Calendar of State Papers, Spain (Simancas), Volume 4, 1587-1603. Originally published by Her Majesty's Stationery Office, London, 1899.
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'Simancas: November 1600', in Calendar of State Papers, Spain (Simancas), Volume 4, 1587-1603, (London, 1899) pp. 671-674. British History Online https://www.british-history.ac.uk/cal-state-papers/simancas/vol4/pp671-674 [accessed 4 March 2024]
695. The Council Of State to Don Beltran De Castro.
The King has ordered the Council to consider the capture of Richard Hawkins, whether the capture was in fair war or not. It is necessary for de Castro to send them at once a sworn affidavit of the instructions he received from the viceroy of Peru, and an account of exactly what passed when he captured the corsair Hawkins. He is reminded that the King's orders were that no enemy should be allowed to live in those seas.
Report of Don Beltran De Castro on the capture of
The only order I received from the Viceroy when I left Callao, in chase of this Englishman, was, if my memory serves me, that I was to effect the capture with all care, and to do my best to come up with him, which, by the grace of God, I did.
As to what passed when I had caught him, I may make the following statement :—From Thursday, at four in the afternoon, when I first attacked him, we continued fighting all that evening and night, as well as all Friday, and Friday night. On Saturday, well into the day, I found my flagship very much damaged, as most of the crew were killed, and the mainmast shot away, my own ship being also in a very critical condition, many of my spars being carried away or injured, and my ship pierced, and full of water. Thinking it unwise to risk further, I ordered the offer to be made to Hawkins of fair terms of war if he would surrender—in order to suspend the fighting, as I was as likely to sink as he was, and I was content to have got hold of him at any rate. He accepted the offer, and I think my course was the wisest one under the circumstances, in his Majesty's interests. Shortly before he surrendered, I learnt that he had ordered two men to stand by with lighted torches, to set fire to the powder magazine if we boarded him. But one of our shot carried away both of the men, although there were others who would have taken their places. If his Majesty ordered that no enemy who entered those seas was to be taken alive, I never heard of such an order. But even if I had, I am of opinion that a commander is at liberty to act as he thinks best for the service under the circumstances, and I believe I acted wisely in doing as I did, always with submission to the opinion of these gentlemen, who will know best.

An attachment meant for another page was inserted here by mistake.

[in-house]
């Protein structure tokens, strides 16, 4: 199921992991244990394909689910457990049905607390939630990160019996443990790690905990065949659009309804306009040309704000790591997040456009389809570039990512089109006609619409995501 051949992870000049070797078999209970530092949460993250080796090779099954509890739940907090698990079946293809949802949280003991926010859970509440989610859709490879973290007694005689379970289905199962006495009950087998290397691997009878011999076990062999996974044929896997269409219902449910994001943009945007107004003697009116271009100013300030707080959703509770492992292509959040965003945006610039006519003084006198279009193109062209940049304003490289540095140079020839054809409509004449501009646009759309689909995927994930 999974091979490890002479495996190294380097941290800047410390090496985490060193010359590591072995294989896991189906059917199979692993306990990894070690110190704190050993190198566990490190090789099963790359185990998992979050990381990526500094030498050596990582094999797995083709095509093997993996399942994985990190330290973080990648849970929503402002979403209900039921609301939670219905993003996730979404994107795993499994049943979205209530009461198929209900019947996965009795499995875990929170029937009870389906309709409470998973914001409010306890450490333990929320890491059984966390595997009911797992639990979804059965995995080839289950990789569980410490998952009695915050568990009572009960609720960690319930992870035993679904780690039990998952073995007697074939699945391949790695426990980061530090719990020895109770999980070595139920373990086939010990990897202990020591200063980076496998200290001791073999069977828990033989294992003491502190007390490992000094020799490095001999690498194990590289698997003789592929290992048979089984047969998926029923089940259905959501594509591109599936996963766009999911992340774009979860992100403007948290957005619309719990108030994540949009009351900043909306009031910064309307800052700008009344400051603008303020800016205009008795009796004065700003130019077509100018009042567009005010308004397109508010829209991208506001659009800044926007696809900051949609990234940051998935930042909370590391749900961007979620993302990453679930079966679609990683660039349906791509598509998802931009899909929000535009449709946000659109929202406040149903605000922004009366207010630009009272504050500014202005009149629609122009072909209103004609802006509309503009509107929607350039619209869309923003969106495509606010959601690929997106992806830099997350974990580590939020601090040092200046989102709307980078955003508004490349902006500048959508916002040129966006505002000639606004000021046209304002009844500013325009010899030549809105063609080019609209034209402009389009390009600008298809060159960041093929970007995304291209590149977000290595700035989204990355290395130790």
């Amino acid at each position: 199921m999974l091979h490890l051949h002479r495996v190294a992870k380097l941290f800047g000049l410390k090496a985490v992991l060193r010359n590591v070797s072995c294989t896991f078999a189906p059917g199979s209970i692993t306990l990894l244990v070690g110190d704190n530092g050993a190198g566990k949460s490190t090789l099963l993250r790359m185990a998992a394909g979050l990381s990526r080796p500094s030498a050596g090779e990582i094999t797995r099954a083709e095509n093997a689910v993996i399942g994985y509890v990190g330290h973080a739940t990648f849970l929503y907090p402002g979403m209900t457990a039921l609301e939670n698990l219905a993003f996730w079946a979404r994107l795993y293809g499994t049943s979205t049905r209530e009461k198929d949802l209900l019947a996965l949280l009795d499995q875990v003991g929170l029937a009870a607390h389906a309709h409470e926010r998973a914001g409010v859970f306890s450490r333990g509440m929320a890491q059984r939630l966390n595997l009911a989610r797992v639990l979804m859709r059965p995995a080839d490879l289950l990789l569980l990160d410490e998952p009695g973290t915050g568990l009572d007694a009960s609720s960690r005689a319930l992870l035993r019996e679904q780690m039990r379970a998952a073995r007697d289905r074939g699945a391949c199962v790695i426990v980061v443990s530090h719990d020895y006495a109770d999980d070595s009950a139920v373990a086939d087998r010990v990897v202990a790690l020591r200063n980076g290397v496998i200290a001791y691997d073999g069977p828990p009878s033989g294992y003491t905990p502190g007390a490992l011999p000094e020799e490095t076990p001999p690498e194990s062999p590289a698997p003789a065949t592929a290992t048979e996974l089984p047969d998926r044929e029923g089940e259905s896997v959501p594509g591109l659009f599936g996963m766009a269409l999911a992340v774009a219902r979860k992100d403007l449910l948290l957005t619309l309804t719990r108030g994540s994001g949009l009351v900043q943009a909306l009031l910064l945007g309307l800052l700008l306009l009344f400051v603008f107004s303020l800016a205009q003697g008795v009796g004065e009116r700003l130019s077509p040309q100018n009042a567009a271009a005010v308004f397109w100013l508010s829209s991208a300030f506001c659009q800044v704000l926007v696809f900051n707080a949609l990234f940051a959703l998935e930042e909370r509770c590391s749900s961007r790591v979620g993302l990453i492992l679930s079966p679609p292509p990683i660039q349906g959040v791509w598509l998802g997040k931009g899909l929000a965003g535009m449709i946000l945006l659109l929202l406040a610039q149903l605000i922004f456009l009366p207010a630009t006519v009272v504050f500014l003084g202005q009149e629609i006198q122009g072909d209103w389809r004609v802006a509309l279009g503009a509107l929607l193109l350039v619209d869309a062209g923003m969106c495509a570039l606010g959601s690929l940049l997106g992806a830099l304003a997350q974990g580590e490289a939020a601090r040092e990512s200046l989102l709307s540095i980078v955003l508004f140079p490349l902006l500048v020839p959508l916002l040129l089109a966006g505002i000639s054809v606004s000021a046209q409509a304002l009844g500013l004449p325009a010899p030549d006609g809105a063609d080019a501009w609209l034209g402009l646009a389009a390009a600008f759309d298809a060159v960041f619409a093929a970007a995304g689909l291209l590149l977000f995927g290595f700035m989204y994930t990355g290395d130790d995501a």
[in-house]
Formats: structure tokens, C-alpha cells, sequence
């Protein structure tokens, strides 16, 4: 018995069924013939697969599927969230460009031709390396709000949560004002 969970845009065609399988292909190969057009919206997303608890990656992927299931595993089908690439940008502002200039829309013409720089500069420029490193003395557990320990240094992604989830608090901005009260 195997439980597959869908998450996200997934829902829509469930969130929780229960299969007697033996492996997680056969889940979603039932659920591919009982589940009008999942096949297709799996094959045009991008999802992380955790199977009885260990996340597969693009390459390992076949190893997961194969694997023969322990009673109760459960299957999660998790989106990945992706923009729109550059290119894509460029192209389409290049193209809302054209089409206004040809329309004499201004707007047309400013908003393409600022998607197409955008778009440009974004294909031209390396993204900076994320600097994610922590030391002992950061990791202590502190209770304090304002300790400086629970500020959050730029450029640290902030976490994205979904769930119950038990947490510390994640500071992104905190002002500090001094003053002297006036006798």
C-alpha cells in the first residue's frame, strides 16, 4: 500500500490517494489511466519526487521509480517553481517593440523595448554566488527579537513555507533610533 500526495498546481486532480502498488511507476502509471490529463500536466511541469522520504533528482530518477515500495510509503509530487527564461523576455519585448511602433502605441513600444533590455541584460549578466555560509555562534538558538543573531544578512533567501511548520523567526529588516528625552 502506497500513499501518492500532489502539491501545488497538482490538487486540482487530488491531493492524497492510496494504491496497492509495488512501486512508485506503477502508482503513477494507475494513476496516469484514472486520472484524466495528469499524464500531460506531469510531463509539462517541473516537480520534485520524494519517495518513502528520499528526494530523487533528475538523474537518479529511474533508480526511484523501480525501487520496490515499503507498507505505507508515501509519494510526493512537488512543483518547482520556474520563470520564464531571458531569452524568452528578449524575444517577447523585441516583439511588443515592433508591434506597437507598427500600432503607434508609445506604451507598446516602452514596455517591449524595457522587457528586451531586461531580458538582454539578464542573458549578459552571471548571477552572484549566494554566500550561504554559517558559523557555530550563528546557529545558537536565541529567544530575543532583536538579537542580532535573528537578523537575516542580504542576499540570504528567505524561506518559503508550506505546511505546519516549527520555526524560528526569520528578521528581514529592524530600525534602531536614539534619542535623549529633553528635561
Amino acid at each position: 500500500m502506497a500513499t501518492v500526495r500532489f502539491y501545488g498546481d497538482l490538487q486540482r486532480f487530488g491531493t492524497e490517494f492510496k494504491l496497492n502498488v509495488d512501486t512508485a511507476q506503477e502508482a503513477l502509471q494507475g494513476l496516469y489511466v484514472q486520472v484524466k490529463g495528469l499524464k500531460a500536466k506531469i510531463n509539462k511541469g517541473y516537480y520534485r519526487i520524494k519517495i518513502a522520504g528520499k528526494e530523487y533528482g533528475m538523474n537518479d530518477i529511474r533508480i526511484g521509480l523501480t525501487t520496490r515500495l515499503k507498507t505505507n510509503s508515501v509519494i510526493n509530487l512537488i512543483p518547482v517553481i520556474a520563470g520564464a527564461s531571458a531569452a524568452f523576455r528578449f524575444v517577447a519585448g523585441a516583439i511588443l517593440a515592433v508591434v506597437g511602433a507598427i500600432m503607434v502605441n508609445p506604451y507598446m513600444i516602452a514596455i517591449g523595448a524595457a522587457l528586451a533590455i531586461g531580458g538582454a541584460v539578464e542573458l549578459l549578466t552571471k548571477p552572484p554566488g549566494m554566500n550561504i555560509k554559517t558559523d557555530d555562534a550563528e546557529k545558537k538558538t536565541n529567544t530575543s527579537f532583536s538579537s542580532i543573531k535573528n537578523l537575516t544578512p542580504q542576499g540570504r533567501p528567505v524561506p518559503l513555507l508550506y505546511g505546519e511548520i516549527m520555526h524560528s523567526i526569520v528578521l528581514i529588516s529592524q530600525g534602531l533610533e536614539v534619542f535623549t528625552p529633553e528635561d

Your Lordship calls Richard Hawkins a corsair. He was not so, as a corsair, as I understand it, is one who makes war on his own account upon those with whom his sovereign is at peace, without any authority from his sovereign. But Hawkins bore a patent from the queen of England (which I still have in my possession), ordering him to do all the damage he could to our King and his allies. This being the case, and war having existed between the two countries for so long, I do not think that Don Richard merits the name that you apply to him.
The Council of State in their report to the King on the above subject, approve of Don Beltran de Castro's action, and agree that Hawkins was not a pirate but a prisoner in fair war, and, consequently, might be ransomed.
696. Report of the Council of State to Philip III. on the
communication from the Irishman Richard Owen, giving
advice as to the best way to effect the war in Ireland.